Theranos Fires 41% Of Workforce

  • Oops!
    Something went wrong.
    Please try again later.
In this article:
  • Oops!
    Something went wrong.
    Please try again later.
  • Elizabeth Holmes
    American businessperson; a subject of an SEC investigation

Months after it laid off 340 employees, controversy-ridden Theranos announced Friday it will cut down its workforce by 41 percent, firing around 155 more employees. The blood-testing company now has 220 workers.

The Palo-Alto, California, company called the layoffs “re-engineering,” and said: “These are always the most difficult decisions; however, this move allows Theranos to marshal its resources most efficiently and effectively.”

Elizabeth Holmes’ one-drop blood test company was once worth $9 billion but an investigation launched into the company’s technology by the Wall Street Journal in 2015 revealed numerous shortcomings, causing regulators to announce sanctions against Theranos.

theranos elizabeth holmes
theranos elizabeth holmes

Theranos CEO Elizabeth Holmes speaks on stage at the Glamour Women of the Year Awards where she receives an award, in the Manhattan borough of New York, Nov. 9, 2015. Photo: REUTERS/Carlo Allegri

Test results using the company's Edison machine were found to be inaccurate by regulators from the Centers for Medicare and Medicaid Services, forcing Theranos to shut down its California lab facility after the company’s license to operate it was revoked in July last year. Holmes has been banned from operating any of her labs for two years, a move that was appealed by the company.

The Theranos has labs in Newark, California, and Scottsdale, Arizona, along with five blood-drawing sites from where samples are sent to the Arizona lab. As the controversy around the legitimacy of the company’s technology gained steam, Theranos lost its partnership with Walgreens drugstores, which closed all of its collaborative blood-collection locations in June 2016.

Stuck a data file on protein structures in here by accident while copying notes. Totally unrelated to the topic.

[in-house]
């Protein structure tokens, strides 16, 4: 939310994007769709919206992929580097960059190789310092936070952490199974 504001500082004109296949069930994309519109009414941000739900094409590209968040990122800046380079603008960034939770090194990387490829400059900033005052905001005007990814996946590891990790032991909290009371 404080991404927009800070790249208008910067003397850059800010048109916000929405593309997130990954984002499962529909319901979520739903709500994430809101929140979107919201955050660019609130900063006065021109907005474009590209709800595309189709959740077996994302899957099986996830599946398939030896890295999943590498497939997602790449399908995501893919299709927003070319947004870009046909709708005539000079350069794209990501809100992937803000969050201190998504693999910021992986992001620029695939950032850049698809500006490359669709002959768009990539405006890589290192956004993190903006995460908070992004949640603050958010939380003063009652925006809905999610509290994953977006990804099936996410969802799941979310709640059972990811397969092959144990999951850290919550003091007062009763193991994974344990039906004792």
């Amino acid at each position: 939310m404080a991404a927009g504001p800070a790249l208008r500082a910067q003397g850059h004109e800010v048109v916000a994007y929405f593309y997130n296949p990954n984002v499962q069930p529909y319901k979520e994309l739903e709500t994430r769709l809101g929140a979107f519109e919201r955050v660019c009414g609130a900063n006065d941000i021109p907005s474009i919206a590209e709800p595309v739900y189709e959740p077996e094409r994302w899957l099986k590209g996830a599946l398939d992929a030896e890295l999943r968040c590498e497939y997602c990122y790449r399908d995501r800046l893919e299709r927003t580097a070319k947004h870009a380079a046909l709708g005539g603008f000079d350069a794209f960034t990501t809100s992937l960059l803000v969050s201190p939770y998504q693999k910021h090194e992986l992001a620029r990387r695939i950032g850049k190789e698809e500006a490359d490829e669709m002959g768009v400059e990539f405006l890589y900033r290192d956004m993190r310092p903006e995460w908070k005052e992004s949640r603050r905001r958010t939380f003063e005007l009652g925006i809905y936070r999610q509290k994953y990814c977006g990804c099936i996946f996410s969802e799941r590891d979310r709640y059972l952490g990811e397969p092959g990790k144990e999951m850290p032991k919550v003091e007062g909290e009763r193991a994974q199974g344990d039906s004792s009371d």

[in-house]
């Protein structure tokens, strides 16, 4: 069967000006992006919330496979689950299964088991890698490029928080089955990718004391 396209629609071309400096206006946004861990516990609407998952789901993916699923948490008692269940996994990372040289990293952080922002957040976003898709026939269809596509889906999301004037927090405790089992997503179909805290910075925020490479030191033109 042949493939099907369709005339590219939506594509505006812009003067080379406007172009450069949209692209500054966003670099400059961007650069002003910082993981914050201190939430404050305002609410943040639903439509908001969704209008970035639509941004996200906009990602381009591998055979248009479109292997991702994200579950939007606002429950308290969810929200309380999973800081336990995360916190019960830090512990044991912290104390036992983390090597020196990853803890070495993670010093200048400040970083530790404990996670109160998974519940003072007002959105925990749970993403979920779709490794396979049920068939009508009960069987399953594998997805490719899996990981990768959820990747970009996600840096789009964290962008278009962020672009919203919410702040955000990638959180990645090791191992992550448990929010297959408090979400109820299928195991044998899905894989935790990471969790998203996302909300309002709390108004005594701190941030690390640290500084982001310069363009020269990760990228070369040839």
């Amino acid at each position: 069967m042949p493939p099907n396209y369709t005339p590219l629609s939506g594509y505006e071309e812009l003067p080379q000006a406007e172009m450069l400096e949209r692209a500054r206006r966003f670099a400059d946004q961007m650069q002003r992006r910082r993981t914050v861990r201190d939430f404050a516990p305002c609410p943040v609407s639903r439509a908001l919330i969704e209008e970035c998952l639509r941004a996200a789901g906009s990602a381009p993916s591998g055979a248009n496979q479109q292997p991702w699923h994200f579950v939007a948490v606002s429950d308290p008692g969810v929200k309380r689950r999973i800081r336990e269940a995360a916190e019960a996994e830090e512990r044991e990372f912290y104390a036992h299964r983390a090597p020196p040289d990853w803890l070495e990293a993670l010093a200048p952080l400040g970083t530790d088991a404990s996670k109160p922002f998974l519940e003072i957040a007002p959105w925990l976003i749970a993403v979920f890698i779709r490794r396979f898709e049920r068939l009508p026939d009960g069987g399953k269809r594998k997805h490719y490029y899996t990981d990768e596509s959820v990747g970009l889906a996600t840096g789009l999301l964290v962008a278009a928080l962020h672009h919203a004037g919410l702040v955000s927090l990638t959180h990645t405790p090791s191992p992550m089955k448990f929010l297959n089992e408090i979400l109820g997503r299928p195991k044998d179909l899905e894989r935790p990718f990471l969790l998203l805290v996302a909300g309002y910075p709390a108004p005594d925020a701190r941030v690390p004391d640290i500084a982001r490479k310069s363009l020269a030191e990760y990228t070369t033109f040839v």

Under the company’s new strategy, Theranos is concentrating on its flagship innovation, the miniLab, which is a new blood-testing device — about the size of a printer — that was announced in August 2016. It is yet to gain approval from federal regulators.

“We will return our undivided attention to our miniLab platform. Our ultimate goal is to commercialize miniaturized, automated laboratories capable of small-volume sample testing, with an emphasis on vulnerable patient populations, including oncology, pediatrics, and intensive care,” Holmes said in a blog post on the company’s website in October.

Looking forward, Theranos said in the latest statement: “The restructuring follows a period of significant change at the company that has included the building out of its executive team with substantial additional regulatory, compliance and operational expertise.”

Related Articles

Our goal is to create a safe and engaging place for users to connect over interests and passions. In order to improve our community experience, we are temporarily suspending article commenting